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The Blue Hotel Audiobook

The Blue Hotel: A Stephen Crane Story

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Publisher's Summary

"The Blue Hotel" is considered one of Crane's finest three short stories, along with the "Open Boat" and "The Bride comes to Yellow Sky". The story starts with the hotel owner trolling for guests at the train station and finding three: the Swede, the Cowboy, and the Easterner. As with many stories, the personalities are known by their titles not their names; the two known by their names are the hotel keeper, Scully, and his son Johnny. The first major event is in a play for fun (no money) card game in which the Swede accuses Johnny of cheating. Johnny skillfully defends himself by saying he won't put up with the accusation, while side stepping the truth of the matter. The Swede is all worked up; no one comes to his rescue; he has a fight with the boy; wins; and leaves. He goes to the local saloon and gets into event number 2 in challenging the gambler after he won't take a drink. As with most Crane stories, the irony is building as the story goes on.

In the spirit of the literary times, as reflected in Spoon River by Edgar Lee Masters and Winesburg, Ohio by Sherwood Anderson, this is the key moment in the story that could change everything. The gambler does not take the free drink; he winds up killing the Swede; he goes to jail and the Swede is dead. He could have just taken the drink and didn't. Later, the Easterner tells the Cowboy that no, Johnny wasn't innocent, he was cheating and the Easterner didn't have the guts to stop it by speaking out. Then the Swede would have stayed in the hotel and wouldn't have died. Another landmark story with the last turn of events topping it off.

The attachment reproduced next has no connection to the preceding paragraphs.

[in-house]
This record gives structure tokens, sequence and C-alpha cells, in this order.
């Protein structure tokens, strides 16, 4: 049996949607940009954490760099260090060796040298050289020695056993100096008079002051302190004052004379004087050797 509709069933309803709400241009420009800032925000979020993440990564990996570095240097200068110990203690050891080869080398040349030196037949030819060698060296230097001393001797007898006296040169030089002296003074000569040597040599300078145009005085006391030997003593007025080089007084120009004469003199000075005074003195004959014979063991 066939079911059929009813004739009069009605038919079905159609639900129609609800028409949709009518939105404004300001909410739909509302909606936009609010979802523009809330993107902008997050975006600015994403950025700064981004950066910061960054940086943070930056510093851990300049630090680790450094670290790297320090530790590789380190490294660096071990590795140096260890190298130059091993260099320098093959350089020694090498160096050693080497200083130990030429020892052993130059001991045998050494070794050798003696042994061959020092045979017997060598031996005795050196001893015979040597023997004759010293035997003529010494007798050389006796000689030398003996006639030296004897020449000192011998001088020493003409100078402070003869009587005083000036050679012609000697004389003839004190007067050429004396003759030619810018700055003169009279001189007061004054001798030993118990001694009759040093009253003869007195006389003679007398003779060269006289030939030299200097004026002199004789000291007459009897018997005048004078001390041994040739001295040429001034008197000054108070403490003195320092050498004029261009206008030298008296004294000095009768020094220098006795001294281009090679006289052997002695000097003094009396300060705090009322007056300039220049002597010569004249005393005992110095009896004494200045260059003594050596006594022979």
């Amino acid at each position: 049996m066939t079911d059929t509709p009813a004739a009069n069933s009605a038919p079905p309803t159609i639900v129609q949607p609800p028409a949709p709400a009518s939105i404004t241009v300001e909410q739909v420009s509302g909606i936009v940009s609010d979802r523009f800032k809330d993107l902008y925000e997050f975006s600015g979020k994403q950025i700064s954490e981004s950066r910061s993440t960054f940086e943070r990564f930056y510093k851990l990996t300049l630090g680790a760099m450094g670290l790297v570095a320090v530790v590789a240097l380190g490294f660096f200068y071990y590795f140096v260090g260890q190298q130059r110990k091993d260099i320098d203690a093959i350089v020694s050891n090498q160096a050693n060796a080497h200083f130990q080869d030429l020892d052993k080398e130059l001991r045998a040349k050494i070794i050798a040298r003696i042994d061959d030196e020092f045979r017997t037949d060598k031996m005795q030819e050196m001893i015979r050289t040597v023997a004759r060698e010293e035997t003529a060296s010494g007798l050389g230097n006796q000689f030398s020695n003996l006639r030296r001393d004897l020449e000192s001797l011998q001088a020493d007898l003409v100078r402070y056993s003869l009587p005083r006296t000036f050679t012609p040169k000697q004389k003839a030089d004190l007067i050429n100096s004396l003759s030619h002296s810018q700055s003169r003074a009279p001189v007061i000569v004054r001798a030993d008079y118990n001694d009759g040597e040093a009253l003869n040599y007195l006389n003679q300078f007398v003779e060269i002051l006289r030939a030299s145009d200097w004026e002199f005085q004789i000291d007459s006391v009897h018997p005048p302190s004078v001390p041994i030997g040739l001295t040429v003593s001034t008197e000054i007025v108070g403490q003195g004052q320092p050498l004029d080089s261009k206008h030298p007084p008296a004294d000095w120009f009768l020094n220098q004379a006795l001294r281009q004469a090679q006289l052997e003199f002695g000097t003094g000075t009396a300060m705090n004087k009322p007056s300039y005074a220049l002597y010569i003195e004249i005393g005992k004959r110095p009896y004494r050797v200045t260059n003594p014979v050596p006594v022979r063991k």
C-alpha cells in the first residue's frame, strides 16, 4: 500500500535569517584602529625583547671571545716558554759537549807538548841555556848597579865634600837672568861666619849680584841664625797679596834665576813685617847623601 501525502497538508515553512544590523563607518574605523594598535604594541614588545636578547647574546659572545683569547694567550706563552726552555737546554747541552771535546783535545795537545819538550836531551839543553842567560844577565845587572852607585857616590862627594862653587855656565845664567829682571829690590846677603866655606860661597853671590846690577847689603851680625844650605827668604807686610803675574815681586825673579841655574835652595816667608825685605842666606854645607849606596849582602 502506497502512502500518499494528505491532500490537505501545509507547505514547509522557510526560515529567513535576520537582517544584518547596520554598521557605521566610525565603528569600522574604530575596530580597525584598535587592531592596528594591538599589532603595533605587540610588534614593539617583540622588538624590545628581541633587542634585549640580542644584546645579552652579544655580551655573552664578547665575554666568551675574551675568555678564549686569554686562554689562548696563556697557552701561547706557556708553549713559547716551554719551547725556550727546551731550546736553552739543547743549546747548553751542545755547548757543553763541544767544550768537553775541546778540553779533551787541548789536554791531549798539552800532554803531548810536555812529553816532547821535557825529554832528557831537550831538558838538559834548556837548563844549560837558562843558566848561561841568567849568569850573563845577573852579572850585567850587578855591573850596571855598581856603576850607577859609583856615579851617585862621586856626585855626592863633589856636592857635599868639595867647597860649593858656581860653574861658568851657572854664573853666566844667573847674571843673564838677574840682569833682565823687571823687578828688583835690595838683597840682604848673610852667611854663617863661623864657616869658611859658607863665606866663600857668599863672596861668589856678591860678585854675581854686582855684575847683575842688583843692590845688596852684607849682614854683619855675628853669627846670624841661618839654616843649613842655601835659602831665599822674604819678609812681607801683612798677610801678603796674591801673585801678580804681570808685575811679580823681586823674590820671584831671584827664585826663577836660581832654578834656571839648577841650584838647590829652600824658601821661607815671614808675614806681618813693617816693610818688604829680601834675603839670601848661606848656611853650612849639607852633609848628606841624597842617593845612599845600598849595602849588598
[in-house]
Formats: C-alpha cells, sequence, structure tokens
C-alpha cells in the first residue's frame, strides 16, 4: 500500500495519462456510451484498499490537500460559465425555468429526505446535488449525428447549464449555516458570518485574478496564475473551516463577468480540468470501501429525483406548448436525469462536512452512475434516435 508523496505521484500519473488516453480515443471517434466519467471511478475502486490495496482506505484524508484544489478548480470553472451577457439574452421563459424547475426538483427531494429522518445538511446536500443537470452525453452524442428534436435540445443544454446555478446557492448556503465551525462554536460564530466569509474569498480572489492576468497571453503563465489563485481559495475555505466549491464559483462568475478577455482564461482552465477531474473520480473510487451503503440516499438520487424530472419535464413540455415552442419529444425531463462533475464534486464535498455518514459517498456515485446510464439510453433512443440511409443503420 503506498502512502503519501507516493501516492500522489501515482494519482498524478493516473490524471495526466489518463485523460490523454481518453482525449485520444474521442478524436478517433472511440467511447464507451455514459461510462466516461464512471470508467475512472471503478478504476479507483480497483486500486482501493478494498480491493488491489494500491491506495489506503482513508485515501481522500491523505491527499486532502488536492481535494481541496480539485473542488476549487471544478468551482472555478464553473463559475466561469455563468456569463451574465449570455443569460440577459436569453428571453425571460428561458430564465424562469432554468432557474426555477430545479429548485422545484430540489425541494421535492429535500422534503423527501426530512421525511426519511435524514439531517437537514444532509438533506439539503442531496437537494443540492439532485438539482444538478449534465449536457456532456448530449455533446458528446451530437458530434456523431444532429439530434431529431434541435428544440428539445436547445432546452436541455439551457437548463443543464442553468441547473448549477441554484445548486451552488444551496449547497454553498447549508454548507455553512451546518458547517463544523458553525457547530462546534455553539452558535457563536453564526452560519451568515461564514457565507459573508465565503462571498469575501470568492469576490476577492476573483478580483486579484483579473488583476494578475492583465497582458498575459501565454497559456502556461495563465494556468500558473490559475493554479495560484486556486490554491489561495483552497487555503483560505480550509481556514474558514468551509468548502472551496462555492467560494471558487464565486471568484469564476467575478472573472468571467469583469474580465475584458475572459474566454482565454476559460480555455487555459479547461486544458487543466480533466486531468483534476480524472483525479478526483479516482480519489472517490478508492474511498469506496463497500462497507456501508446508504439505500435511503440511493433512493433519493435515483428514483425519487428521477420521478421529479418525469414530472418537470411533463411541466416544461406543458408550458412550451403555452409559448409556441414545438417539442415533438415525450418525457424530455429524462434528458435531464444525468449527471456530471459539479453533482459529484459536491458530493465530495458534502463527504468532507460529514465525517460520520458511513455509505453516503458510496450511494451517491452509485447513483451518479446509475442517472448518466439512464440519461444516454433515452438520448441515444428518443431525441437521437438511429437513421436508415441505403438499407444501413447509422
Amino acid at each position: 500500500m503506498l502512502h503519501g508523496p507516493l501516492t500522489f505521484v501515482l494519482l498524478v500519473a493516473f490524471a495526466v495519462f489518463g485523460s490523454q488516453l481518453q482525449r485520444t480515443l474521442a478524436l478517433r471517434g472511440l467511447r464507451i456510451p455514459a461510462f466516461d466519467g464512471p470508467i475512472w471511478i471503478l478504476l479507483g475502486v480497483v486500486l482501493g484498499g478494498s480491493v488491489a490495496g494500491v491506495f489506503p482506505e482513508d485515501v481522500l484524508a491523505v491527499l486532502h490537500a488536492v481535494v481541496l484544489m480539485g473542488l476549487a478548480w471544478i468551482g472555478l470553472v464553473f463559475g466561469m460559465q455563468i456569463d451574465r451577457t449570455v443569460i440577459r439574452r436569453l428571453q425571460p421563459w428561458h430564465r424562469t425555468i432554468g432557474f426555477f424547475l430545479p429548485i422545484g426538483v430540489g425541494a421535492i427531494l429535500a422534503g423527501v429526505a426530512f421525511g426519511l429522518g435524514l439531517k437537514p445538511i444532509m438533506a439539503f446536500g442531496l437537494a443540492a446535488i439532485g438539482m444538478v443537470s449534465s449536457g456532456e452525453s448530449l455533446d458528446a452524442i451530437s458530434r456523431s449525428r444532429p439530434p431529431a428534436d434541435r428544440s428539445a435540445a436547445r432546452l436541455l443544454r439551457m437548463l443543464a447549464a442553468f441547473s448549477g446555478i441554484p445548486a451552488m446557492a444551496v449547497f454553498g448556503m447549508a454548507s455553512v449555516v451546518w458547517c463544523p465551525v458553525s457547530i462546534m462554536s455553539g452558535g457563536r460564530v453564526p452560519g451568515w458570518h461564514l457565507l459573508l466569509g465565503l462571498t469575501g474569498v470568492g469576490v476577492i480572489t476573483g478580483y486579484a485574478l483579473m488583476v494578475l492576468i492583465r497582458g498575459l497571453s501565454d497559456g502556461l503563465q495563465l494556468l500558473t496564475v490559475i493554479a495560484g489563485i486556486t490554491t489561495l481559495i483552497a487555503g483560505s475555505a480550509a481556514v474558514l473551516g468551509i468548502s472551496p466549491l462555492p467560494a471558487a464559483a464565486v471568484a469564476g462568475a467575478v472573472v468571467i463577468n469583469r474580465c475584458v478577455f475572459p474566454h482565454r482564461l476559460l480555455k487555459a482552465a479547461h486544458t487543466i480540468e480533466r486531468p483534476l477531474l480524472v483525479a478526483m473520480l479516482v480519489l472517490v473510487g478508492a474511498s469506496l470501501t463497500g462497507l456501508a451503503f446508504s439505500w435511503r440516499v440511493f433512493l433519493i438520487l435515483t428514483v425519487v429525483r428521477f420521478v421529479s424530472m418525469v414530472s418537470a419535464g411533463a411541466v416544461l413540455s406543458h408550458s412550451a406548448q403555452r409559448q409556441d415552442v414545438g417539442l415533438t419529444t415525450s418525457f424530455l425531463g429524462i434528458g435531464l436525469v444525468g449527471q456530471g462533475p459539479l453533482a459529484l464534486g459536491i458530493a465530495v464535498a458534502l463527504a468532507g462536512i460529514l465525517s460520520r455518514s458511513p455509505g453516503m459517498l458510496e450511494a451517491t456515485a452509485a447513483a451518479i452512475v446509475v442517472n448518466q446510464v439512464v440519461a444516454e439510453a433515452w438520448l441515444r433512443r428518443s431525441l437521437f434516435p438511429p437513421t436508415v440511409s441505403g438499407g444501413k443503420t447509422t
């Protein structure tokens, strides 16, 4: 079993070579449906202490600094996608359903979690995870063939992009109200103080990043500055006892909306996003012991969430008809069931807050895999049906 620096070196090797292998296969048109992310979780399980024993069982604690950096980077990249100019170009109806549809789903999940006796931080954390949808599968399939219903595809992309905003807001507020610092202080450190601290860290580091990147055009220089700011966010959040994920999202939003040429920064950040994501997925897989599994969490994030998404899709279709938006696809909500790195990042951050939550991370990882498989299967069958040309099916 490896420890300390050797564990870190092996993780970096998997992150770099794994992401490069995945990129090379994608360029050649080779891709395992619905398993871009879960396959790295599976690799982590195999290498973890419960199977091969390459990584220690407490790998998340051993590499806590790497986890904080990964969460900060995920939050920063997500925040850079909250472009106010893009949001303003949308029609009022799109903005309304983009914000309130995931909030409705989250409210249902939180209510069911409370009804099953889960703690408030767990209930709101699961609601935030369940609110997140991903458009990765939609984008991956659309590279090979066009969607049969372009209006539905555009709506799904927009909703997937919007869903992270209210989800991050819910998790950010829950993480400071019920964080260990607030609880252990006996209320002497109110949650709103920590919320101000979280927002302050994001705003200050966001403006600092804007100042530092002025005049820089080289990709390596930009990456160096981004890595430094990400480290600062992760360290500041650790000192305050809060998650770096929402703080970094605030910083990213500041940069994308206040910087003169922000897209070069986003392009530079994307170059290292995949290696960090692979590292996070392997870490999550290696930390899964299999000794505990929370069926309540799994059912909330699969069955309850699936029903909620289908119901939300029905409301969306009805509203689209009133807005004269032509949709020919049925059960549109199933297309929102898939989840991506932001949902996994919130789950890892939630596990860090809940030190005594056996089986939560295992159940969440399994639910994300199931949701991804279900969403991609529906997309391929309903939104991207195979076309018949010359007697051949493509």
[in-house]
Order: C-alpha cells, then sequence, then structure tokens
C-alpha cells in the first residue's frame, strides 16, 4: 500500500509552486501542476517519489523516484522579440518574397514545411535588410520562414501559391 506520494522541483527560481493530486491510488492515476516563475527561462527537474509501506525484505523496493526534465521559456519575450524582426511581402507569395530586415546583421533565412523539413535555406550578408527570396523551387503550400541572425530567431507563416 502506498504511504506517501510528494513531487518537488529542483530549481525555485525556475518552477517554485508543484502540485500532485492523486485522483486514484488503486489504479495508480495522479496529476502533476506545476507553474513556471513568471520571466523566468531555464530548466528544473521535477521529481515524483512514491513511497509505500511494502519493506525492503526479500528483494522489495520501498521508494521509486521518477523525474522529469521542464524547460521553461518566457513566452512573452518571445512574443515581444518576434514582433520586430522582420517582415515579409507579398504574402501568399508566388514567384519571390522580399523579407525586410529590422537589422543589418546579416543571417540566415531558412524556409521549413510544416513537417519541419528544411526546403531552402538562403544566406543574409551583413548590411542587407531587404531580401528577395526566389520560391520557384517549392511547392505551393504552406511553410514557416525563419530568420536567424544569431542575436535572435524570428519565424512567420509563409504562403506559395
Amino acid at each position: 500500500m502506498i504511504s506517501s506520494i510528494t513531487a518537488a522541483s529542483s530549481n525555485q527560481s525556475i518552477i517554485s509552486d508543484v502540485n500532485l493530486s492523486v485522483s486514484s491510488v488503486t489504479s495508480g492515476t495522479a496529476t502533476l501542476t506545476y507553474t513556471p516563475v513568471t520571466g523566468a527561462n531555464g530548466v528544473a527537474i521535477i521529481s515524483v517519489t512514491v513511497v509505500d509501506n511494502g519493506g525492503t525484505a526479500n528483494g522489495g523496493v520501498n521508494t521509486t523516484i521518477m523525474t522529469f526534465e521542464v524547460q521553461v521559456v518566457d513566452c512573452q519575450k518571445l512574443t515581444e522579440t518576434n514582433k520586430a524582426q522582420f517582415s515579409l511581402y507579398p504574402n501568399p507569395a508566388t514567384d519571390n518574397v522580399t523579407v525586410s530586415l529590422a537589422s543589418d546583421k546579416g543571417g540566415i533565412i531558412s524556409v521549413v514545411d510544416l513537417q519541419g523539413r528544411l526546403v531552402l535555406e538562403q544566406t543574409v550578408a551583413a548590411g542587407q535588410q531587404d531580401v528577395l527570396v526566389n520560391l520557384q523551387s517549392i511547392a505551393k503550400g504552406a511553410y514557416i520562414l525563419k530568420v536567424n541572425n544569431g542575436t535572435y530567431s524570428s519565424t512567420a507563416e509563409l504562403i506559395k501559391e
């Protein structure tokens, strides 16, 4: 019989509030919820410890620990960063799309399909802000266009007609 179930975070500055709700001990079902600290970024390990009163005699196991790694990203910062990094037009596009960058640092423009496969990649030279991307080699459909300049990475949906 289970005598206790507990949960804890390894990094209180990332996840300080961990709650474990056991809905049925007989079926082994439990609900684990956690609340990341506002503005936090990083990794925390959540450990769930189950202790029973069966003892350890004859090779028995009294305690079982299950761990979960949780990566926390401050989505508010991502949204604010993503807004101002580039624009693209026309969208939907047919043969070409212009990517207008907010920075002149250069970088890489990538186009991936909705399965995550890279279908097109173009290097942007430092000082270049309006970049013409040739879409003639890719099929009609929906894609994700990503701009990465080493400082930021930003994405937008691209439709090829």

Public Domain (P)2010 Christina Brown

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    Craig Caulfield Scarborough, WA Australia 04-25-16
    Craig Caulfield Scarborough, WA Australia 04-25-16 Member Since 2010
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    "An American classic but best read than listened to"
    What did you like best about The Blue Hotel? What did you like least?

    This story is classic of American fiction.

    But, the dead-pan narration style makes it hard to follow and the story is best read rather than listened to. In a forward to the story, the narrator notes that the turgid style of prose and the sometimes fragmented and intermingled conversations of the characters makes narration particularly difficult, leading to pauses and gaps. Having a copy of the text is essential


    0 of 0 people found this review helpful

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